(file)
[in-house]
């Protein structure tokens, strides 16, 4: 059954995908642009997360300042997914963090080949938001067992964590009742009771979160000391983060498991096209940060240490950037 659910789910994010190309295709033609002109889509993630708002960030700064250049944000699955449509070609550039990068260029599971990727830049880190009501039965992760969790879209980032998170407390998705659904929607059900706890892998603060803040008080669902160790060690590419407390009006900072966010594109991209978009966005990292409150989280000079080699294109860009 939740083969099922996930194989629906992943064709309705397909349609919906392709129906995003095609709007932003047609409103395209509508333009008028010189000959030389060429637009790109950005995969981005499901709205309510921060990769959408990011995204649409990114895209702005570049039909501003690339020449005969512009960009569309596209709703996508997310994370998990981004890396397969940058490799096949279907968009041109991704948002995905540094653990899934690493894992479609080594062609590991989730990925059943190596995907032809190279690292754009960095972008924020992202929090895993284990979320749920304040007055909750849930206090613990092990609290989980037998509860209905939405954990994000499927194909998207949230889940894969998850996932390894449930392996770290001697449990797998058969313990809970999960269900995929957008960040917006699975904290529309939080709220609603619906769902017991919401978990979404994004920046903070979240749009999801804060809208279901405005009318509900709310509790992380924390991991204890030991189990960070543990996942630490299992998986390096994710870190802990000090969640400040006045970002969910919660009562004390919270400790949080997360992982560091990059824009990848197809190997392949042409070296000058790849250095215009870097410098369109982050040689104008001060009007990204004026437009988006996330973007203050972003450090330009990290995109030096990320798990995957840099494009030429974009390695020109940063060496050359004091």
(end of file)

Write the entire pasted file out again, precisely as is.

[in-house]
């Protein structure tokens, strides 16, 4: 059954995908642009997360300042997914963090080949938001067992964590009742009771979160000391983060498991096209940060240490950037 659910789910994010190309295709033609002109889509993630708002960030700064250049944000699955449509070609550039990068260029599971990727830049880190009501039965992760969790879209980032998170407390998705659904929607059900706890892998603060803040008080669902160790060690590419407390009006900072966010594109991209978009966005990292409150989280000079080699294109860009 939740083969099922996930194989629906992943064709309705397909349609919906392709129906995003095609709007932003047609409103395209509508333009008028010189000959030389060429637009790109950005995969981005499901709205309510921060990769959408990011995204649409990114895209702005570049039909501003690339020449005969512009960009569309596209709703996508997310994370998990981004890396397969940058490799096949279907968009041109991704948002995905540094653990899934690493894992479609080594062609590991989730990925059943190596995907032809190279690292754009960095972008924020992202929090895993284990979320749920304040007055909750849930206090613990092990609290989980037998509860209905939405954990994000499927194909998207949230889940894969998850996932390894449930392996770290001697449990797998058969313990809970999960269900995929957008960040917006699975904290529309939080709220609603619906769902017991919401978990979404994004920046903070979240749009999801804060809208279901405005009318509900709310509790992380924390991991204890030991189990960070543990996942630490299992998986390096994710870190802990000090969640400040006045970002969910919660009562004390919270400790949080997360992982560091990059824009990848197809190997392949042409070296000058790849250095215009870097410098369109982050040689104008001060009007990204004026437009988006996330973007203050972003450090330009990290995109030096990320798990995957840099494009030429974009390695020109940063060496050359004091």